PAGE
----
About 1,200 prisoners, including al-Qaeda suspects, have escaped during clashes in a jail in central Yemen, officials have said.
A security official told Yemen's Saba news agency that units in Yemen's army loyal to Ali Abdullah Saleh, Yemen's former president, allowed the prisoners to escape when "groups of al-Qaeda supporters" attacked the central prison in Taiz city.
"Heavy fighting took place near the central prison and the popular committees [militiamen] approached and seized control of the area, but Saleh's forces opened the prison doors," the official said.
"More than 1,200 of the dangerous prisoners escaped."
Another local official told the Reuters news agency that some of the escapees were "suspected of belonging to al-Qaeda" but said they left amid heavy clashes between warring militias in the city.
Hakim Al Masmari, editor of the Yemen Post, told Al Jazeera from the capital Sanaa that the incident is the third major jailbreak since March this year.
Another group of al-Qaeda suspects escaped from a prison in the eastern city of Mukalla in April after army forces suddenly quit the city.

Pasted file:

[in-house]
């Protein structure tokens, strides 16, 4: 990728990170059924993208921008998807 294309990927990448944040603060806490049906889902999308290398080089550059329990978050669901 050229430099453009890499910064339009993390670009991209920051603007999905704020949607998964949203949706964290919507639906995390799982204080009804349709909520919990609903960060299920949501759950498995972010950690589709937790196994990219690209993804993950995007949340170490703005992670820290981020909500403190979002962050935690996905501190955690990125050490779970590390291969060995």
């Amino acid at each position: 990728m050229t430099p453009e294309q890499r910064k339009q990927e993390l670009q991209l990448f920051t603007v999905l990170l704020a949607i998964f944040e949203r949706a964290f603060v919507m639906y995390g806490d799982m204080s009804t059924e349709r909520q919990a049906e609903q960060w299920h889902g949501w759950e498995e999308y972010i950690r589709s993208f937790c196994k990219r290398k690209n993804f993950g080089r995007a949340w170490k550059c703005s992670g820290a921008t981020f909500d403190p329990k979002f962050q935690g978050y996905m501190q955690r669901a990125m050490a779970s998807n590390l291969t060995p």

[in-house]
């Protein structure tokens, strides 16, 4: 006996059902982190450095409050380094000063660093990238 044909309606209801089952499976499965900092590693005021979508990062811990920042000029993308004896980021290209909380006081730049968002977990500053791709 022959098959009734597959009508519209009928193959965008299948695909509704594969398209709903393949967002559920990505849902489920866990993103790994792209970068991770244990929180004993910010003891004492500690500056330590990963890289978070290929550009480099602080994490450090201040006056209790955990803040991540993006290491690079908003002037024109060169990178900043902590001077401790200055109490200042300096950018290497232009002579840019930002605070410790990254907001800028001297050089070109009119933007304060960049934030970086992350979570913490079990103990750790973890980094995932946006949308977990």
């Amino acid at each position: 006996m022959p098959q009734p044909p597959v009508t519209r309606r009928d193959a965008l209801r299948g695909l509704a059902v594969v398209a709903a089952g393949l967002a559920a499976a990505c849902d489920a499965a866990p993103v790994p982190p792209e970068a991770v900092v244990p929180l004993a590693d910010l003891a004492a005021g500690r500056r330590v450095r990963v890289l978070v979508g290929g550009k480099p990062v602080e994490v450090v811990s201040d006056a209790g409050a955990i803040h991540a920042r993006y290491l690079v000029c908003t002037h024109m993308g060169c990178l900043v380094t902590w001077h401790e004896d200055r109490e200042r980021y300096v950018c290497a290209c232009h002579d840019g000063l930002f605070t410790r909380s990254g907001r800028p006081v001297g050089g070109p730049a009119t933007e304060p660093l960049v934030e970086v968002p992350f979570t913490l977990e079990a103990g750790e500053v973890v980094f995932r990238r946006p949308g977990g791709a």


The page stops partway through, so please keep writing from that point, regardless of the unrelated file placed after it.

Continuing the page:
Saleh and forces loyal to him are suspected of helping Yemen's Houthi fighters who are battling the supporters of exiled President Abd-Rabbu Mansour Hadi.
Houthi fighters entered Taiz in March, in a southward push from their base in the capital Sanaa that eventually drew military intervention from a coalition of Arab states
Al-Qaeda and Houthis are fighting each other in several areas in central Yemen.
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Meanwhile, an attack on Houthi rebel leaders in Sanaa claimed by the Islamic State of Iraq and the Levant (ISIL) killed at least 28 people, medical sources said on Tuesday.
The car bomb, late on Monday, targeted two brothers, both rebel chiefs, during a gathering to mourn the death of a relative, a security source said. Eight women were among the dead.
ISIL said online it had organised the attack on a "Shia nest".
The Sunni group considers Shia heretics and has repeatedly targeted them, not only in Yemen but across the region.
Source: Al Jazeera And Reuters